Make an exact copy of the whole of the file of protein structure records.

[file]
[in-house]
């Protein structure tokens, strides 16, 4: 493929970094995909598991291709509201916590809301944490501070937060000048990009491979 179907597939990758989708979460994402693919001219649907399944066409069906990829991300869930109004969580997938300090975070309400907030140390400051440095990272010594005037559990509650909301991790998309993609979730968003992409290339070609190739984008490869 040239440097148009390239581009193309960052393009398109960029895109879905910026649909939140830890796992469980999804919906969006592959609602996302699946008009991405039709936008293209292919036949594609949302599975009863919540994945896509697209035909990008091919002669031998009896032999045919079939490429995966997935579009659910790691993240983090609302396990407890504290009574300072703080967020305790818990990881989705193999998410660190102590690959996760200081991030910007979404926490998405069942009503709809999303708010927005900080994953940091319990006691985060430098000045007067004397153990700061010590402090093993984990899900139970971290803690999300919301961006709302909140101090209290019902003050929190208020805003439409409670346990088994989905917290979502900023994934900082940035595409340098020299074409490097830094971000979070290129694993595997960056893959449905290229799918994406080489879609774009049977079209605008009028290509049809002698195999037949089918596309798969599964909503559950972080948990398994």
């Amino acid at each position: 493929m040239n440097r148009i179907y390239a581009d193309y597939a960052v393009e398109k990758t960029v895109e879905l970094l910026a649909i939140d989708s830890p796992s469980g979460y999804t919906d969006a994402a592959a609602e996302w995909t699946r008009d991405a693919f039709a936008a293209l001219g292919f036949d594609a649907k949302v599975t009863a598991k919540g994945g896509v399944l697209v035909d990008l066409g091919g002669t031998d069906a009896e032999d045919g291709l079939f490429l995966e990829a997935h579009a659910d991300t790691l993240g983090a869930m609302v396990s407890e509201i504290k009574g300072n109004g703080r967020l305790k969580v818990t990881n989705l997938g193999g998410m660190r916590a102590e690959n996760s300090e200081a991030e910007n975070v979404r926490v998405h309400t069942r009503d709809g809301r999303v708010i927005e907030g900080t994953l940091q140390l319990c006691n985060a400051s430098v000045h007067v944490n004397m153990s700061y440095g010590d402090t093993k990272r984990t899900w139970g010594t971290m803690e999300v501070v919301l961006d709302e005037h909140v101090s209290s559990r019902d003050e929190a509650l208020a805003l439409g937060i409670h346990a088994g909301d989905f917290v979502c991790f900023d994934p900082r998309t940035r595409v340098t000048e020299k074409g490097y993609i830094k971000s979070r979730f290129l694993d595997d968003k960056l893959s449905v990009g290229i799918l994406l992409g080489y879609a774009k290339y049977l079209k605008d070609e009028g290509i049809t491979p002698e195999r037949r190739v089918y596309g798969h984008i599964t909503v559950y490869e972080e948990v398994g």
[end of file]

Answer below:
[in-house]
């Protein structure tokens, strides 16, 4: 493929970094995909598991291709509201916590809301944490501070937060000048990009491979 179907597939990758989708979460994402693919001219649907399944066409069906990829991300869930109004969580997938300090975070309400907030140390400051440095990272010594005037559990509650909301991790998309993609979730968003992409290339070609190739984008490869 040239440097148009390239581009193309960052393009398109960029895109879905910026649909939140830890796992469980999804919906969006592959609602996302699946008009991405039709936008293209292919036949594609949302599975009863919540994945896509697209035909990008091919002669031998009896032999045919079939490429995966997935579009659910790691993240983090609302396990407890504290009574300072703080967020305790818990990881989705193999998410660190102590690959996760200081991030910007979404926490998405069942009503709809999303708010927005900080994953940091319990006691985060430098000045007067004397153990700061010590402090093993984990899900139970971290803690999300919301961006709302909140101090209290019902003050929190208020805003439409409670346990088994989905917290979502900023994934900082940035595409340098020299074409490097830094971000979070290129694993595997960056893959449905290229799918994406080489879609774009049977079209605008009028290509049809002698195999037949089918596309798969599964909503559950972080948990398994």
């Amino acid at each position: 493929m040239n440097r148009i179907y390239a581009d193309y597939a960052v393009e398109k990758t960029v895109e879905l970094l910026a649909i939140d989708s830890p796992s469980g979460y999804t919906d969006a994402a592959a609602e996302w995909t699946r008009d991405a693919f039709a936008a293209l001219g292919f036949d594609a649907k949302v599975t009863a598991k919540g994945g896509v399944l697209v035909d990008l066409g091919g002669t031998d069906a009896e032999d045919g291709l079939f490429l995966e990829a997935h579009a659910d991300t790691l993240g983090a869930m609302v396990s407890e509201i504290k009574g300072n109004g703080r967020l305790k969580v818990t990881n989705l997938g193999g998410m660190r916590a102590e690959n996760s300090e200081a991030e910007n975070v979404r926490v998405h309400t069942r009503d709809g809301r999303v708010i927005e907030g900080t994953l940091q140390l319990c006691n985060a400051s430098v000045h007067v944490n004397m153990s700061y440095g010590d402090t093993k990272r984990t899900w139970g010594t971290m803690e999300v501070v919301l961006d709302e005037h909140v101090s209290s559990r019902d003050e929190a509650l208020a805003l439409g937060i409670h346990a088994g909301d989905f917290v979502c991790f900023d994934p900082r998309t940035r595409v340098t000048e020299k074409g490097y993609i830094k971000s979070r979730f290129l694993d595997d968003k960056l893959s449905v990009g290229i799918l994406l992409g080489y879609a774009k290339y049977l079209k605008d070609e009028g290509i049809t491979p002698e195999r037949r190739v089918y596309g798969h984008i599964t909503v559950y490869e972080e948990v398994g």